Consider the case of pulmonologist David Schwartz, director of the National Institute of Environmental Health Science.
* The $250,000-a-year director earns $150,000 as an expert witness in asbestos cases during his tenure so far (pdf). Several ethics officers question the propriety of having the director of the institute that provides asbestos fibers to researchers testify in asbestos litigation for pay (though the Deputy Director of the entire National Institutes of Health defends the practice while cautioning against it).
* Schwartz refuses to sell stocks in biotechnology companies, calling such a move "unreasonable" and adding "I'm simply not willing to limit my investments in this way." A NIEHS ethics officer reminds him: "It may appear to be unreasonable, but it is the law."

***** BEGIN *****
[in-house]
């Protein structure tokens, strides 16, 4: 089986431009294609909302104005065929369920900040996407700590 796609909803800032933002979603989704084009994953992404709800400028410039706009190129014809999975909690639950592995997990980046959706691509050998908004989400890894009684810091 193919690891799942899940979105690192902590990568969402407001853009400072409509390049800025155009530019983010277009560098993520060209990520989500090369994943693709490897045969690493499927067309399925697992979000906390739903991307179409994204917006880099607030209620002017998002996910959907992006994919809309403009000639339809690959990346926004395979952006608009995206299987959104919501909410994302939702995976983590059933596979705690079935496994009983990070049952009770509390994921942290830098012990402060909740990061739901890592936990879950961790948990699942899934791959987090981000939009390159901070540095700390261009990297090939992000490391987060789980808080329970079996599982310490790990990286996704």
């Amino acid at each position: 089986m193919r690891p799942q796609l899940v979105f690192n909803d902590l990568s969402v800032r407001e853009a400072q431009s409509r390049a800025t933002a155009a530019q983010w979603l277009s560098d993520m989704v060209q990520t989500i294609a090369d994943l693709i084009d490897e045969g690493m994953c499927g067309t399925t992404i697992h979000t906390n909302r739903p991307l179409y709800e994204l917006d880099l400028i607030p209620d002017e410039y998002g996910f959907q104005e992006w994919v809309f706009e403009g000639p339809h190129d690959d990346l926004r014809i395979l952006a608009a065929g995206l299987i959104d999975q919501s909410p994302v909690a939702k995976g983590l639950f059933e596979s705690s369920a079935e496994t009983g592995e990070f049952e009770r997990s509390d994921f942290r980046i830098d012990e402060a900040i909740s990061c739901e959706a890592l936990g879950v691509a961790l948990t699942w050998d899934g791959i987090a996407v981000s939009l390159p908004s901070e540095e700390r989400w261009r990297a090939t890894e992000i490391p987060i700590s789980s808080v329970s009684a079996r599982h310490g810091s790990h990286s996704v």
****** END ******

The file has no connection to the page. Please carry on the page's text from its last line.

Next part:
* Schwartz imports scientists from his old employer Duke University as "guest researchers," runs up a $5.8 million tab ($4 million over budget) in his new NIEHS lab because he assumes his new employer will not charge him for the use of its facilities, resulting in his banishment from his own lab for three months and the return of more than 10 guests back to Duke.
Now the ongoing investigation of Senator Charles Grassley has issued a warning letter (pdf) to NIH director Elias Zerhouni warning against any interference with NIEHS whistleblowers. Schwartz, meanwhile, blames it all on "misunderstandings."
What do you think?
The views expressed are those of the author(s) and are not necessarily those of Scientific American.
ABOUT THE AUTHOR(S)
David Biello is a contributing editor at Scientific American. He has been reporting on the environment and energy since 1999.